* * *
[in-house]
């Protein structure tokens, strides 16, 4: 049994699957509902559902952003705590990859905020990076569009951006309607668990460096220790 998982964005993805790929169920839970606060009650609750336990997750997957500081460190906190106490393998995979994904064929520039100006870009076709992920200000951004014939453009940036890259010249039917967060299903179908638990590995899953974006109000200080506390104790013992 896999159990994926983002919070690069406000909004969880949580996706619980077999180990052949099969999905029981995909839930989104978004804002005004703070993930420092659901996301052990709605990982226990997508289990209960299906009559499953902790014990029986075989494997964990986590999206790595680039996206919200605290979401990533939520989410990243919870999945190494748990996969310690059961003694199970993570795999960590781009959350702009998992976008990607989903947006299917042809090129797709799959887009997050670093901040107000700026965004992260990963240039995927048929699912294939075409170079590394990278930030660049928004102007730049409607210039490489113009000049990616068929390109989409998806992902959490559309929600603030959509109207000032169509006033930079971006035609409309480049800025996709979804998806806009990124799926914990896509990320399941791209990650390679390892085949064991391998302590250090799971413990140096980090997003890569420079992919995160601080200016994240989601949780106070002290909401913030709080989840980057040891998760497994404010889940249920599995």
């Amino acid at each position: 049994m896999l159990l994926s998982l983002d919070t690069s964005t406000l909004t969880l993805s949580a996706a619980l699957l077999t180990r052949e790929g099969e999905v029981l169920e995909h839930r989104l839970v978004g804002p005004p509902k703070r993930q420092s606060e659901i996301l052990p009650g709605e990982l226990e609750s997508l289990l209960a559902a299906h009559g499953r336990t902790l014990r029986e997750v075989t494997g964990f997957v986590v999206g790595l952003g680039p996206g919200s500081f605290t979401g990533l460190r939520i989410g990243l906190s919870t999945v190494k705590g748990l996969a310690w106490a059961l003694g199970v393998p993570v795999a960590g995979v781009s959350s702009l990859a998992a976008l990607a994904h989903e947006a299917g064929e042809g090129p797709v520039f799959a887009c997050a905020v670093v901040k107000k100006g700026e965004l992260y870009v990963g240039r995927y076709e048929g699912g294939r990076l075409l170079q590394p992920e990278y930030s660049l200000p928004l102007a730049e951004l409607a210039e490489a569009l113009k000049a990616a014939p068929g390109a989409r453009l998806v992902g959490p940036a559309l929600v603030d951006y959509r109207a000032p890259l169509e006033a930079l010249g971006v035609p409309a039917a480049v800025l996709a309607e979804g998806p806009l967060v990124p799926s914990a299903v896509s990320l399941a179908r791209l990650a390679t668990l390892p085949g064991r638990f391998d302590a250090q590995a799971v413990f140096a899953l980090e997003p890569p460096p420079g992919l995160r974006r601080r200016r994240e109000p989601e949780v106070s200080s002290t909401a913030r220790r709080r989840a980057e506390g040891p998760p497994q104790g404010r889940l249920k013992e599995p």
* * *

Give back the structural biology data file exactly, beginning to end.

[in-house]
């Protein structure tokens, strides 16, 4: 049994699957509902559902952003705590990859905020990076569009951006309607668990460096220790 998982964005993805790929169920839970606060009650609750336990997750997957500081460190906190106490393998995979994904064929520039100006870009076709992920200000951004014939453009940036890259010249039917967060299903179908638990590995899953974006109000200080506390104790013992 896999159990994926983002919070690069406000909004969880949580996706619980077999180990052949099969999905029981995909839930989104978004804002005004703070993930420092659901996301052990709605990982226990997508289990209960299906009559499953902790014990029986075989494997964990986590999206790595680039996206919200605290979401990533939520989410990243919870999945190494748990996969310690059961003694199970993570795999960590781009959350702009998992976008990607989903947006299917042809090129797709799959887009997050670093901040107000700026965004992260990963240039995927048929699912294939075409170079590394990278930030660049928004102007730049409607210039490489113009000049990616068929390109989409998806992902959490559309929600603030959509109207000032169509006033930079971006035609409309480049800025996709979804998806806009990124799926914990896509990320399941791209990650390679390892085949064991391998302590250090799971413990140096980090997003890569420079992919995160601080200016994240989601949780106070002290909401913030709080989840980057040891998760497994404010889940249920599995």
């Amino acid at each position: 049994m896999l159990l994926s998982l983002d919070t690069s964005t406000l909004t969880l993805s949580a996706a619980l699957l077999t180990r052949e790929g099969e999905v029981l169920e995909h839930r989104l839970v978004g804002p005004p509902k703070r993930q420092s606060e659901i996301l052990p009650g709605e990982l226990e609750s997508l289990l209960a559902a299906h009559g499953r336990t902790l014990r029986e997750v075989t494997g964990f997957v986590v999206g790595l952003g680039p996206g919200s500081f605290t979401g990533l460190r939520i989410g990243l906190s919870t999945v190494k705590g748990l996969a310690w106490a059961l003694g199970v393998p993570v795999a960590g995979v781009s959350s702009l990859a998992a976008l990607a994904h989903e947006a299917g064929e042809g090129p797709v520039f799959a887009c997050a905020v670093v901040k107000k100006g700026e965004l992260y870009v990963g240039r995927y076709e048929g699912g294939r990076l075409l170079q590394p992920e990278y930030s660049l200000p928004l102007a730049e951004l409607a210039e490489a569009l113009k000049a990616a014939p068929g390109a989409r453009l998806v992902g959490p940036a559309l929600v603030d951006y959509r109207a000032p890259l169509e006033a930079l010249g971006v035609p409309a039917a480049v800025l996709a309607e979804g998806p806009l967060v990124p799926s914990a299903v896509s990320l399941a179908r791209l990650a390679t668990l390892p085949g064991r638990f391998d302590a250090q590995a799971v413990f140096a899953l980090e997003p890569p460096p420079g992919l995160r974006r601080r200016r994240e109000p989601e949780v106070s200080s002290t909401a913030r220790r709080r989840a980057e506390g040891p998760p497994q104790g404010r889940l249920k013992e599995p």